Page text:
The cod dish seen below was sauteed and topped with onion and peppers on a bed of greens at The Literary Man Hotel in Obidos, Portugal.
I’ve had tuna prepared in many different ways around the world. But this tuna steak at the Pousado do Castelo in Óbidos was a game-changer. I would have sworn this was a pork cutlet. It was rich, meaty, and totally satisfying.
One Fish, Two Fish
Sardines are another fish you’ll see when talking about Portugal food. One of my favorite dishes had sardines loaded with sautéed onions, garlic and dried sardine shavings on Portuguese bread drizzled with olive oil. The bread in Portugal is also something that is different and delectable. This particular bread was a corn-based bread with just a hint of sweetness. It paired perfectly with the sardines and onions.
Cod fritters are another popular appetizer and Portuguese traditional food. They come lightly battered and fried stuffed with a spread of cod. Almost every restaurant serves them in a variety of shapes, sizes and with different types of fish spreads inside. This was light and crispy, not greasy at all. Delicious!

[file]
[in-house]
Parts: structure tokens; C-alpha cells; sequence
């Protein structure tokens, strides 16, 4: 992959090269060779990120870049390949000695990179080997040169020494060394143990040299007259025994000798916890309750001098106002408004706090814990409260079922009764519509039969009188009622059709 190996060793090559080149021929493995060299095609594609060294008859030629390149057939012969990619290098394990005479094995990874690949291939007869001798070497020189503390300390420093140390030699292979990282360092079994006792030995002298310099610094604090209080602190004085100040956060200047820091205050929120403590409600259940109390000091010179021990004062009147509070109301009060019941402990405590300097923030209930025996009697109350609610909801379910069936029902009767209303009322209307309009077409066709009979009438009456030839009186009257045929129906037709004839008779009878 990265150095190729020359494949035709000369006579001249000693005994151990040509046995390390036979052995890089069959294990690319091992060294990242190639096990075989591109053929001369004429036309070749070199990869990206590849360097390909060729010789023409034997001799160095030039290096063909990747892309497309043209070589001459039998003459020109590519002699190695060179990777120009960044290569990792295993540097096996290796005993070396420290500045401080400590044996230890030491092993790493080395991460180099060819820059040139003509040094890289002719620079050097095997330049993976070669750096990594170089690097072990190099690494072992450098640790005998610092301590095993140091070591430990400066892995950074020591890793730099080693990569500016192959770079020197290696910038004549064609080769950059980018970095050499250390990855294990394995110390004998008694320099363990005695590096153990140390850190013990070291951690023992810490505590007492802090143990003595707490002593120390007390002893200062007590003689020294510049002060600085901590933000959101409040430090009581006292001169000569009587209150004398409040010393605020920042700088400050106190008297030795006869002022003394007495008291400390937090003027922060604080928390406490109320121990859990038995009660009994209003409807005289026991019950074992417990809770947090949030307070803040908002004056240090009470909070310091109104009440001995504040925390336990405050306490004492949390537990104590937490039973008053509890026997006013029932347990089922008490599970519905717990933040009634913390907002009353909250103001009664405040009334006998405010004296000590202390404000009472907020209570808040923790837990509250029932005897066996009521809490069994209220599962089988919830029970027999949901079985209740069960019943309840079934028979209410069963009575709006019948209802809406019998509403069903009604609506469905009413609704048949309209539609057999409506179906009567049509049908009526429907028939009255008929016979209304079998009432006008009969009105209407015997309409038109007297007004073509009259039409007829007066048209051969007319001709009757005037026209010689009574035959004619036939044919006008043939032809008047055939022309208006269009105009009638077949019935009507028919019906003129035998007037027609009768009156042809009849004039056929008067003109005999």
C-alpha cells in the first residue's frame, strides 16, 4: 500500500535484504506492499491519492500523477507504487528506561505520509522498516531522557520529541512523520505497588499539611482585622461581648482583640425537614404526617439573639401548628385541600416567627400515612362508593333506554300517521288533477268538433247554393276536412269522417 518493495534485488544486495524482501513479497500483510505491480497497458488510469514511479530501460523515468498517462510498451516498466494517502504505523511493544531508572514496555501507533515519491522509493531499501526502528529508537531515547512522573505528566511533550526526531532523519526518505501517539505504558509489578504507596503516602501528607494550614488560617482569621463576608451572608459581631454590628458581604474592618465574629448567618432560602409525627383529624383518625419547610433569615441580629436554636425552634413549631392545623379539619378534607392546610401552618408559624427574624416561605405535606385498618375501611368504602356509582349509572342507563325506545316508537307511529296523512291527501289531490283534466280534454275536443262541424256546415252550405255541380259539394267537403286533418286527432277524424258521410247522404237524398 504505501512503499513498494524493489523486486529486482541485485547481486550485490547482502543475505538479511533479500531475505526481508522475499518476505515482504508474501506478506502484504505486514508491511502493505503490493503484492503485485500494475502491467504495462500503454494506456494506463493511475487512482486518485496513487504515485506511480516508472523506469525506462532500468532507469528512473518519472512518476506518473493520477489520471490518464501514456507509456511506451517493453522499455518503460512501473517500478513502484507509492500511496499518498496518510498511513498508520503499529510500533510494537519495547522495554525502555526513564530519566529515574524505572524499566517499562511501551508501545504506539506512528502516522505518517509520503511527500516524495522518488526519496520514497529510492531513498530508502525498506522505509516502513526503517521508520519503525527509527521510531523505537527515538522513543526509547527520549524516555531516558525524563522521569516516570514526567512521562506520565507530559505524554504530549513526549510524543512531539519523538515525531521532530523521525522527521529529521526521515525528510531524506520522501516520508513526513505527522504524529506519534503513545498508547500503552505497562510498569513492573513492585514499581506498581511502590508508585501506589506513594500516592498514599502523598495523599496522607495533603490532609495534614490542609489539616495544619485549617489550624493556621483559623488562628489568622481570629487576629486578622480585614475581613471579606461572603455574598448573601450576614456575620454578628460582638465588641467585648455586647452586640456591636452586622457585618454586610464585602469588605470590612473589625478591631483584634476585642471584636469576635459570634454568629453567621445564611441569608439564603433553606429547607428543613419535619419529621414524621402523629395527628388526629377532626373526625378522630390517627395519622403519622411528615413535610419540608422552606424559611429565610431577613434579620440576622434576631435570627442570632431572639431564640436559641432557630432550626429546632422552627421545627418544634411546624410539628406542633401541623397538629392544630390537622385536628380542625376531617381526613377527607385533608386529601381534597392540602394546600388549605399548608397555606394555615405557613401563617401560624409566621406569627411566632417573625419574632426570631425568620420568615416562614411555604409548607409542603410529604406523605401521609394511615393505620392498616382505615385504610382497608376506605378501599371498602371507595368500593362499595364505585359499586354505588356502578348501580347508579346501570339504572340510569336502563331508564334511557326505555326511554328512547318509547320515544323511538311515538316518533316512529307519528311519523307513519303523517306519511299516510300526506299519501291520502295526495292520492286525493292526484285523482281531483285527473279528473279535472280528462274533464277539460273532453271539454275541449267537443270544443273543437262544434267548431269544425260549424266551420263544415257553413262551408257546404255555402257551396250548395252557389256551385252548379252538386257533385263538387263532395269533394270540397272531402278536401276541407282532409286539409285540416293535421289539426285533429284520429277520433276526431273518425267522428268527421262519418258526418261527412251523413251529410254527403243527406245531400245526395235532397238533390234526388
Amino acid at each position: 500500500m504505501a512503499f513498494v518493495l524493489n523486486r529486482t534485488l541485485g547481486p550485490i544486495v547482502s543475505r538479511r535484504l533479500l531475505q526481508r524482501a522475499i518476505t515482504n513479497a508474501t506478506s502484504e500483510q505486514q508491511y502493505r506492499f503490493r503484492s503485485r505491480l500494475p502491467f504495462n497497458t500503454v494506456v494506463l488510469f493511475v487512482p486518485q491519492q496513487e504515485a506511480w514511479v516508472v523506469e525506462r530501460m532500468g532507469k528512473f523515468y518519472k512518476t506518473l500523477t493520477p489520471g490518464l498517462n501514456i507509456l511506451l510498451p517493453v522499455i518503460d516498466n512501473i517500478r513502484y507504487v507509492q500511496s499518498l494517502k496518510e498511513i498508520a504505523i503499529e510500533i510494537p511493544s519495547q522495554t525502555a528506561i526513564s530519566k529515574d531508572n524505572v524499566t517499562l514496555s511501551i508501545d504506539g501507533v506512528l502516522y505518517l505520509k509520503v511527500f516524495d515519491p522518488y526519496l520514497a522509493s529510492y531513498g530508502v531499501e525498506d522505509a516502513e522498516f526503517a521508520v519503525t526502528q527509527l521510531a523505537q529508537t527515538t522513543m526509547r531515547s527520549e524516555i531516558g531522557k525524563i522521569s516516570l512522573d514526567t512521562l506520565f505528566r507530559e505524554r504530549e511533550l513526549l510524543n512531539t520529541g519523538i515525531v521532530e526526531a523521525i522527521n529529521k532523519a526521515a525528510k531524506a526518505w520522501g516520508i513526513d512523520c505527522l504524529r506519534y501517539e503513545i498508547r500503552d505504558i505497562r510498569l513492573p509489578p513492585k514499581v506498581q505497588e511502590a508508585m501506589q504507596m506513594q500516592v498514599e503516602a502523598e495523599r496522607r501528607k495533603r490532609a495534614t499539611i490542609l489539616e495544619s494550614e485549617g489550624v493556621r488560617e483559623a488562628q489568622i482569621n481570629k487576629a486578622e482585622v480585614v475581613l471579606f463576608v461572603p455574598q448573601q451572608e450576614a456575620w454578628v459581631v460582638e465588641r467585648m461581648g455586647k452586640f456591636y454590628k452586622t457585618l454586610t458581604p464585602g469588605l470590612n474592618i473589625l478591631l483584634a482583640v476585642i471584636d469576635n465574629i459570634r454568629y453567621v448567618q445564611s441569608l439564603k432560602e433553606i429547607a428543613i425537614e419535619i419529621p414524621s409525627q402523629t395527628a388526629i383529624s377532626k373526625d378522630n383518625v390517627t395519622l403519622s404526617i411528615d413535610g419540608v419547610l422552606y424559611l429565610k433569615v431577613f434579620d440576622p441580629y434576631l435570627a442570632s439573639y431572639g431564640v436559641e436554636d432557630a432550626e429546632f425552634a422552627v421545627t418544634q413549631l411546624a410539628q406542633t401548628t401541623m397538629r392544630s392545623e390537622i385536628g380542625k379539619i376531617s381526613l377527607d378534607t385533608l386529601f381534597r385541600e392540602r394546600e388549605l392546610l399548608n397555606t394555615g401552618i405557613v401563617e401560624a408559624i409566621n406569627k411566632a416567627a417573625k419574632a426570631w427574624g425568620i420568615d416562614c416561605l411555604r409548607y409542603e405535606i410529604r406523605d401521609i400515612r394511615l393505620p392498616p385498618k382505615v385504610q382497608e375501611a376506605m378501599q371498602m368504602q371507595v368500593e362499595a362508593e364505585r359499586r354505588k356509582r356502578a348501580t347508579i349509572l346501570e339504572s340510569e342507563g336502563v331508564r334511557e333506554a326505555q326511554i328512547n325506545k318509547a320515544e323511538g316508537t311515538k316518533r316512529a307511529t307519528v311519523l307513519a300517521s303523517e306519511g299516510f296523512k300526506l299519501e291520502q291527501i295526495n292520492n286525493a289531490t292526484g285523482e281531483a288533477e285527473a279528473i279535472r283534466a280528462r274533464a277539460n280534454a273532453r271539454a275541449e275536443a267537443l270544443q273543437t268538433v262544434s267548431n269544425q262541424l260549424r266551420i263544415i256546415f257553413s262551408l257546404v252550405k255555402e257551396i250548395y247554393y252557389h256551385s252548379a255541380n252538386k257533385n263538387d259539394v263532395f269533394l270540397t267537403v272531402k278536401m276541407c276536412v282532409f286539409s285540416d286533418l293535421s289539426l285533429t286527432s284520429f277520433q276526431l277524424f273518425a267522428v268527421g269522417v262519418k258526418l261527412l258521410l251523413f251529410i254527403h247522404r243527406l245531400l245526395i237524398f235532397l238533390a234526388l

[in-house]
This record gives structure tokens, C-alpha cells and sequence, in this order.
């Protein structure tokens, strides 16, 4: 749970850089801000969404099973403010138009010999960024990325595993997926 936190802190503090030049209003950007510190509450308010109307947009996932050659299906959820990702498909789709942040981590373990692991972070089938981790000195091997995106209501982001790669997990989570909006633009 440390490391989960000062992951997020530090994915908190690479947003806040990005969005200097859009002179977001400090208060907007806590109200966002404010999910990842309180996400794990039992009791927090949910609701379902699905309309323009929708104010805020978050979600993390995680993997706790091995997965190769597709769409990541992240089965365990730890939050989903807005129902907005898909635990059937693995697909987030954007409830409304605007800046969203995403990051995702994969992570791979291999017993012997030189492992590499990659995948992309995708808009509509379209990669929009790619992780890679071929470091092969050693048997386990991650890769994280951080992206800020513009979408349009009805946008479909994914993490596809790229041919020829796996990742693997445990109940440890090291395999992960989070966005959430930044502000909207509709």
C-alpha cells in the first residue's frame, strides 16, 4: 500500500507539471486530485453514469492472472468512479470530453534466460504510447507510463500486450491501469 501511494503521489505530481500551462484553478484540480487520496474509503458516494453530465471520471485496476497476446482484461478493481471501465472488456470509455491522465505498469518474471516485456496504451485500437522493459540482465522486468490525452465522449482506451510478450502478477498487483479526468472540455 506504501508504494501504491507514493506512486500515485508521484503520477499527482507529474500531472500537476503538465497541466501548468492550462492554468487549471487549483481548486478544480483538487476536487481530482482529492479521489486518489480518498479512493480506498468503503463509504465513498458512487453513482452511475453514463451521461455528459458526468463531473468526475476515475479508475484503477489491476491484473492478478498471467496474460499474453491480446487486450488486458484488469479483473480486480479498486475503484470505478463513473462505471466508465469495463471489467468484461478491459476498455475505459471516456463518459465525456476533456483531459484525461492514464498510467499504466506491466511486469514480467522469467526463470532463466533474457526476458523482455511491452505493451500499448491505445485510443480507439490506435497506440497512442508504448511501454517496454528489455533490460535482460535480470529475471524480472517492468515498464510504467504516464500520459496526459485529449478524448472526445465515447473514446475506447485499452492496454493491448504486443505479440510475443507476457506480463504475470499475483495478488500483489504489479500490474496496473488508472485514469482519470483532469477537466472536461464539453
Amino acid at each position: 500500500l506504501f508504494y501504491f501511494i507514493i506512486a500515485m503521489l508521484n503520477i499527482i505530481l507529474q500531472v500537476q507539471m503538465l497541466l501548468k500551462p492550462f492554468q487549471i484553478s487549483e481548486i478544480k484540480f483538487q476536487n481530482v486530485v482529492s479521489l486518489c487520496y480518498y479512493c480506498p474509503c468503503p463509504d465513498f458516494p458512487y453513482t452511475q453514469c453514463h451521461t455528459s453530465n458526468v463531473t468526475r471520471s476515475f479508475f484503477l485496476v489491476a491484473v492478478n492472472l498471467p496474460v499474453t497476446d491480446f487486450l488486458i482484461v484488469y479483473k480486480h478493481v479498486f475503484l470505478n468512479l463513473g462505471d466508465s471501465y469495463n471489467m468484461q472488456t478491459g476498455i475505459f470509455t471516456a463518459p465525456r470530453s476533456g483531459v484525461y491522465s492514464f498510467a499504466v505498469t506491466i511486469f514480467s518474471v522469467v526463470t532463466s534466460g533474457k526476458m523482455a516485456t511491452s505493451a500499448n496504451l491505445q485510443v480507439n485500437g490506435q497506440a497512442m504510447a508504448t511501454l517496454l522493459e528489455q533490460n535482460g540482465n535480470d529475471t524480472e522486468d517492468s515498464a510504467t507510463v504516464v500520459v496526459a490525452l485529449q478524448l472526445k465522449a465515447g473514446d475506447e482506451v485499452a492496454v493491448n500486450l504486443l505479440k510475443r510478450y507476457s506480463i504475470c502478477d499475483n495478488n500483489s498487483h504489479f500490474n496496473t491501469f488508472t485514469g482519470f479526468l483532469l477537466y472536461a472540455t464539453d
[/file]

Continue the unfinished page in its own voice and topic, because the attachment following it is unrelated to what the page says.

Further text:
Shellfish is also abundant. We had crab with other starters before going to the USA vs. Portugal soccer game. Unlike fans in the United States, the Portuguese go out before the game to have snacks and drinks. They take “football” very seriously and concentrate on the game instead of the food at the game. This is a tradition that we might want to consider adopting. This crab appetizer at Cervejaria Lis Bar in Leiria was filled with a crab dip. Perfect for dipping that wonderful bread.
On The Lighter Side
Like many in Mediterranean cultures, the Portuguese like to snack and socialize. It’s a wonderful way to relax, not eat too much and have a leisurely conversation. Frankly, most of these dishes are pretty darn healthful. You can expect lots of vegetables, fish, and foods prepared in olive oil. If you’re a meat-eater don’t despair. Pork and sausages are found on most menus. Beef and poultry are not as plentiful but can be found.
Every meal typically starts with bread, olive oil, and olives. From there you can order other small plates prior to your meal. Eggs with meats like ham or chorizo, or tuna are very popular. On our visit to Casa de Ratas, we tried many appetizers like the blood sausage, sautéed liver, sautéed mushrooms, and eggs with chorizo. This is a small but storied spot that’s great for having a few drinks and some delicious food. I’ll fill you in on more about how this place got its name in my next article. Stay tuned, it’s a doozy!
The dish below, pica-pau, is known as a “picking” dish because it’s placed on the table and everyone just picks at it. The yummy combination of olives, vegetables, and meat in a type of mild stew is great while sipping a beer or wine.
Platters of meats and cheese like this one at the Luz Houses in Fátima are quite popular too. Portugal has some amazing cheeses in both hard and soft varieties. They are usually pretty mild in flavor and always delicious.